Measles does come to town occasionally, brought back from overseas. Some people are usually infected, both those unvaccinated and those whose vaccines have failed to protect them for whatever reason, then eventually thanks to most people being protected by vaccines, each line of infection ends with people who don't encounter anyone who could catch it or at least not enough to pass the disease on.
Do you have the actual book? If so, can you check the footnote that Google doesn't show and let me know exactly what study this was? Becasue while I can find countless studies demonstrating the effectiveness of measles vaccines, so far I only have the report of this guy that such a study even exists, and no information as to its size or methodology.
Lovely example. Notice how the trend lines don't pass through the extreme high lows of the data becasue the extreme highs and lows on their own do not represent the trend. I had a minute to spare, so I added a purple line to represent how it would look if Raymond Obomsawin, PhD (the guy who made the measles graph you linked to) did it in the same manner he made his graph of measles. It would look like this:
Except then he would delete the part prior to his start at the highest point so we can't see that that year was quite a bit higher than normal, and remove data points that show the normal up-down repeating cycle so it looks like a smooth decline, and the result would be something like this:
Oh my goodness, global temperature is plummeting and we are all going to freeze!
But that's pretty much what he did - picked the very highest point to start with the picked another point or two on the way to the bottom on the criteria that they matched the story he was trying to tell rather than use any statistical modeling or averages to actually try and represent a real trend in reported measles infections.
It is only obvious when, like Obomsawin, you ignore half the data. The numbers do not start with 800, there is a decade of the original graph before that that he didn't bother to include, and just a couple years before the unusual high of 800 there is a year with only a bit over 100 reported cases/ 100000 population. A line truly representing the data trend prior to vaccination would probably be fairly level, or even possibly sloped slightly upwards given the highs past the year with the 800 are mostly higher than in the decade prior to it (though if that were the case, I would suspect it would probably be the result of better copliance with reporting).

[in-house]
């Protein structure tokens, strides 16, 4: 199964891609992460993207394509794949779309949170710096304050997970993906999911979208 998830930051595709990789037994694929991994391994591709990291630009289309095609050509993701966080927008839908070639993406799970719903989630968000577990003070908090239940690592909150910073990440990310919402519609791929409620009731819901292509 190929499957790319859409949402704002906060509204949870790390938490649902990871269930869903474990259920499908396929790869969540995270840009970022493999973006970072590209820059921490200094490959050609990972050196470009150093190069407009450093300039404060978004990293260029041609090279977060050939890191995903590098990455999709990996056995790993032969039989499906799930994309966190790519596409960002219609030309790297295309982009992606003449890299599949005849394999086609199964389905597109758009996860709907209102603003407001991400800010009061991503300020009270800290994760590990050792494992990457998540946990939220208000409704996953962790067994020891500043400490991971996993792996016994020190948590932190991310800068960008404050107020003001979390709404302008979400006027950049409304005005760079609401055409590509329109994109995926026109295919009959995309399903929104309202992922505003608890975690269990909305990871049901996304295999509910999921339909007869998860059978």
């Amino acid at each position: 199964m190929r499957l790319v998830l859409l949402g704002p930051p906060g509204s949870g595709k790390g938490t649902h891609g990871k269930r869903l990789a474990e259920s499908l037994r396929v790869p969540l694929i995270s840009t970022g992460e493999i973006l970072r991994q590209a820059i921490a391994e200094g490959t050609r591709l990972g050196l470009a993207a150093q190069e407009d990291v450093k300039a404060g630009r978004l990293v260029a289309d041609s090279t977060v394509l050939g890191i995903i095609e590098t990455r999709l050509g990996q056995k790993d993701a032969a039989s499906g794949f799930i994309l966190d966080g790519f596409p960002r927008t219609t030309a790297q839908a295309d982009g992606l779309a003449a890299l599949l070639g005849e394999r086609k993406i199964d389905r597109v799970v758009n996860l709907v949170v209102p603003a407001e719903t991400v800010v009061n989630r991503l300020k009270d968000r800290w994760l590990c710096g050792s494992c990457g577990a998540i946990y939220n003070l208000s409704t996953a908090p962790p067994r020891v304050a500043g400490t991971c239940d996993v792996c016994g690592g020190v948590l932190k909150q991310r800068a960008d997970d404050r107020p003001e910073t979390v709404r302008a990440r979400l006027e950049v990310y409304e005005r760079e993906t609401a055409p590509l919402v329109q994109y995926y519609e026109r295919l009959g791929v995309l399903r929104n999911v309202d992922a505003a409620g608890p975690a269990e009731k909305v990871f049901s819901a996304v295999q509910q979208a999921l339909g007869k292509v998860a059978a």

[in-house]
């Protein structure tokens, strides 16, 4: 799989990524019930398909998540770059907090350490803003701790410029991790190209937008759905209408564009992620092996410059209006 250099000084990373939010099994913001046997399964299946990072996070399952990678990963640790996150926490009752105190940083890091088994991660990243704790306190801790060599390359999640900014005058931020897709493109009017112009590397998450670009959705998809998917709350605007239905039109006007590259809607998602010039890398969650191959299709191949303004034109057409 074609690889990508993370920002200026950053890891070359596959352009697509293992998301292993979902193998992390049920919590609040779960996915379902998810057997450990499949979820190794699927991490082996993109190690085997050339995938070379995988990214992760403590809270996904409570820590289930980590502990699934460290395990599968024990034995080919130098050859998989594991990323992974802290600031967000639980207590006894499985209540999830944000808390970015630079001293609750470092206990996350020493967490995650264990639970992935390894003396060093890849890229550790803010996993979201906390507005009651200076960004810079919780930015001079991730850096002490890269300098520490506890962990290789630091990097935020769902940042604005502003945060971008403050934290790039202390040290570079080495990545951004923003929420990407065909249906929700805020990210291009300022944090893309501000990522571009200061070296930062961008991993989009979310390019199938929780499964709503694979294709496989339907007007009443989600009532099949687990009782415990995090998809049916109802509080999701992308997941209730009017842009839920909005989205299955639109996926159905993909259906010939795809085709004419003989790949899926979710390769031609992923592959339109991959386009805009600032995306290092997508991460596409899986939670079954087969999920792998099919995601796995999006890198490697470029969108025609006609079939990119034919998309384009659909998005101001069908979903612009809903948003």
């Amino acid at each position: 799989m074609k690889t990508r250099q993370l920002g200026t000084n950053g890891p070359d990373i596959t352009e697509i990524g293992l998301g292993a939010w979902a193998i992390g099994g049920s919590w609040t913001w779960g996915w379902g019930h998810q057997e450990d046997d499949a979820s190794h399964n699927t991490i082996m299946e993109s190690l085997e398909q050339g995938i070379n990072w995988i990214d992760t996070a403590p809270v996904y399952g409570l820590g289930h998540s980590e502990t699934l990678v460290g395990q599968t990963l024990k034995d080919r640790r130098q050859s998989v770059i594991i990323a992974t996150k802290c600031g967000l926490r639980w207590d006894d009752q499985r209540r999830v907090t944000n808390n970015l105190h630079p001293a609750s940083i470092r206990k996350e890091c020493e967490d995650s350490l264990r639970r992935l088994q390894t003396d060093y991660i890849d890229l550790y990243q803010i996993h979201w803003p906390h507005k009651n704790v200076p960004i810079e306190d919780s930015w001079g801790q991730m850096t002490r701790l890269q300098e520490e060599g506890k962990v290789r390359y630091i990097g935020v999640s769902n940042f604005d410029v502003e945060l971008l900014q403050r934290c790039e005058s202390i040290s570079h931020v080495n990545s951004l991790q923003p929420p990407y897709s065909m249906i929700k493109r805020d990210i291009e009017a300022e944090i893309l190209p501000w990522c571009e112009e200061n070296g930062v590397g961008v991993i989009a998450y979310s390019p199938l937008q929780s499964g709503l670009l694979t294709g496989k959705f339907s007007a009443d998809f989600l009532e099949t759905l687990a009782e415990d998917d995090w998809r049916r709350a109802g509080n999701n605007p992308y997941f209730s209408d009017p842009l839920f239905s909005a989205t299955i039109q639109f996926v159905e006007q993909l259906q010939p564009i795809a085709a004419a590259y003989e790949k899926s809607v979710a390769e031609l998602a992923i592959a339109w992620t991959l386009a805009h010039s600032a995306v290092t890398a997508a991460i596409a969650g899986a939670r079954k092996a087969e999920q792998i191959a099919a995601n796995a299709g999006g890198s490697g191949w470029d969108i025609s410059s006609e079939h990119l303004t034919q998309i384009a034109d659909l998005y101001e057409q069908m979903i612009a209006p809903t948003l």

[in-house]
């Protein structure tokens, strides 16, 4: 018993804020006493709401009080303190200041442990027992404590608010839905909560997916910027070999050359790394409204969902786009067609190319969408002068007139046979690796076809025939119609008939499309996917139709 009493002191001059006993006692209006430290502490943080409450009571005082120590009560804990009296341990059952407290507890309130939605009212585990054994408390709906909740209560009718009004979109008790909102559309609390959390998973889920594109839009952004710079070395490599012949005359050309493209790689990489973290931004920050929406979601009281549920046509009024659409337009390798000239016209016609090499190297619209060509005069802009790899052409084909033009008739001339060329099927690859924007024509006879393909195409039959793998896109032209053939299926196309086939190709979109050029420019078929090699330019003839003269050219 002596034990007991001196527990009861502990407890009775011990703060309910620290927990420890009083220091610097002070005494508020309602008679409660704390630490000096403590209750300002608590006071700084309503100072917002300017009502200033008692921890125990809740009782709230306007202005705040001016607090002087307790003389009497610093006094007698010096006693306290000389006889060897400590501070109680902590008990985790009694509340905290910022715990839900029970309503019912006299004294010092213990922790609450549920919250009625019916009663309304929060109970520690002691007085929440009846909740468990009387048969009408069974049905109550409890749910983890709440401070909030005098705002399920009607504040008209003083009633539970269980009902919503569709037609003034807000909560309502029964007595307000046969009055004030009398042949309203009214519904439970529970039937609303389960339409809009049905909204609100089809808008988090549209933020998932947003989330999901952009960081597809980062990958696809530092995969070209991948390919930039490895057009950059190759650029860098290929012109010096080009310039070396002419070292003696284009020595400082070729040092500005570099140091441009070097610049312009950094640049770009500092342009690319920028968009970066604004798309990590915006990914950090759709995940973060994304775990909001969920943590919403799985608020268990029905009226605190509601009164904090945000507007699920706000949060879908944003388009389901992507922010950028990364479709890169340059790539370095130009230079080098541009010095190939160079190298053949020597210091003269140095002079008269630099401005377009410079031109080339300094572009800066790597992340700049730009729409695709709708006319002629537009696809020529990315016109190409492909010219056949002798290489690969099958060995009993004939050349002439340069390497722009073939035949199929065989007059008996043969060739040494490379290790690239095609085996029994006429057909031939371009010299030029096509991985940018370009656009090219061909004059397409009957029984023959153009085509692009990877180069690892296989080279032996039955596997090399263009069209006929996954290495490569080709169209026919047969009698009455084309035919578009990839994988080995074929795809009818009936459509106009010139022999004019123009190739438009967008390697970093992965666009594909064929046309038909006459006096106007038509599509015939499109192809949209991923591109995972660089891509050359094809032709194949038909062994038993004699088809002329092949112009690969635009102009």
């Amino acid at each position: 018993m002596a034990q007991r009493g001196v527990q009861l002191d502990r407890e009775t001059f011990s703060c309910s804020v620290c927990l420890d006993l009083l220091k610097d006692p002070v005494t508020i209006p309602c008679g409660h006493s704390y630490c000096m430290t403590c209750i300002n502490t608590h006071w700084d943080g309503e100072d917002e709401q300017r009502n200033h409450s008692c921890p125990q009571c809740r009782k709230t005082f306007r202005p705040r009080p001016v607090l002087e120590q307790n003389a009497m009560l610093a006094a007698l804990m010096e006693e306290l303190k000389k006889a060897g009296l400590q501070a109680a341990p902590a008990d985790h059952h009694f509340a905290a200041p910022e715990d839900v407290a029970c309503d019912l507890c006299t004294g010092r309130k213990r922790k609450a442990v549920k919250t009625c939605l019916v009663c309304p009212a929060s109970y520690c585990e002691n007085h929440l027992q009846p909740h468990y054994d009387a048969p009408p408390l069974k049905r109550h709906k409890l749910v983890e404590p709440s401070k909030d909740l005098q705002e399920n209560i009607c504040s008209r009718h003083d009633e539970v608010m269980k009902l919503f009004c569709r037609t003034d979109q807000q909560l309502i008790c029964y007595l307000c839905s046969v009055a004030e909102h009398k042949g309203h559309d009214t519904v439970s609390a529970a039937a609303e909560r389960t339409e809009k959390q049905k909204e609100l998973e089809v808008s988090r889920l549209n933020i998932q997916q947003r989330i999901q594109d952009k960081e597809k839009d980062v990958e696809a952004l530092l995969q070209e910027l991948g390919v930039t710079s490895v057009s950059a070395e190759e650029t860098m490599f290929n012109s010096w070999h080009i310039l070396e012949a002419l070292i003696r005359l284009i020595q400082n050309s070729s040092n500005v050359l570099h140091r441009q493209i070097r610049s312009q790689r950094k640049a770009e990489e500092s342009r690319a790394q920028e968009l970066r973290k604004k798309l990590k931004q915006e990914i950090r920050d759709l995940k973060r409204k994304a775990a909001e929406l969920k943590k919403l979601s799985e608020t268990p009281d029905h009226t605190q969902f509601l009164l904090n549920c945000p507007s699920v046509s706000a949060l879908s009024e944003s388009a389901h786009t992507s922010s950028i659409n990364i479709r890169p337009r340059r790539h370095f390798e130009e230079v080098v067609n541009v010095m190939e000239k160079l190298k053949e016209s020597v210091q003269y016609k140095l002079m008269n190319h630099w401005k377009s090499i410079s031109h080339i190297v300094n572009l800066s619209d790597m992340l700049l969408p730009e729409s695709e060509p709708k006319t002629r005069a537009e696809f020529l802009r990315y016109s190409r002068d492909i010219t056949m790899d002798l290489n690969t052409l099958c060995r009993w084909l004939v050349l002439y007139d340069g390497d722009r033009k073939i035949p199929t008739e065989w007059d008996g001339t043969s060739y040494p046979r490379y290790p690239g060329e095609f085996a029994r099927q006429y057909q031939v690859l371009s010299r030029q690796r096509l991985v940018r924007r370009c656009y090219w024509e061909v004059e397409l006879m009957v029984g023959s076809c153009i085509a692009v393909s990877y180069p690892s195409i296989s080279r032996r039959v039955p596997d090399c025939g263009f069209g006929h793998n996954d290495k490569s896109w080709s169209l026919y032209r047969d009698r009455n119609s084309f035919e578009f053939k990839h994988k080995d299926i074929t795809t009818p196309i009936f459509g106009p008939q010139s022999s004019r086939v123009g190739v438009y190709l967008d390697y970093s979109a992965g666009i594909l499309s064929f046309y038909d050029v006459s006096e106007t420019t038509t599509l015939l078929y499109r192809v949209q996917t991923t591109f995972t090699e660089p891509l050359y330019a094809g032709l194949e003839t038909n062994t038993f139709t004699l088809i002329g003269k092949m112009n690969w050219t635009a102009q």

Notice the part I made red. We don't actually have data for 1959 because measle was not reported nationally from 1959 to 1968. I suspec that either reporting stopped partway through the year and the author included the number of cases that had been reported prior to that of the partial year in place of a number for the whole year, or else for some reason put in an end pint that would have it level with where it started again for 1969. Whatever happened, it appears to be an unfortunate problem with the graph. There is another graph for Canada at http://www.sciencebasedmedicine.org/wp-content/uploads/2010/04/measles-canada.jpg which shows total numbers of cases (so not adjusted for population) and does not show any more drop at the end before the gap than would be expected form the normal up-down cycle. The US graph linked above doesn't have any such dramatic drop.
Even if we did have an actual report of under 100 for 1959, it would not show that measles had suddenly decided to play nice and not make people sick any more. That would only be a bit lower than the other lowest point on the graph, and shorty after that cases swung back up to the highest point.
Further evidence of the effectiveness of measles vaccination is that as vaccination numbers fell in the wake of the autism scare in the UK, measles numbers rose rather dramatically there. And how recent vaccination campaigns in Africa are time and time again followed by a drastic decrease in measles cases and deaths.
I'm curious as to what you think caused measles to go away? I can understand why people who haven't really looked at the numbers might be convinced that it went away over half a century or so as a result of improved sanitation and nutrition and such, but I'm a bit confused as to what great social improvements happened in 1955 or so to cause measles to basically go away in just a few years?
Edited by pers - 3/21/11 at 5:25pm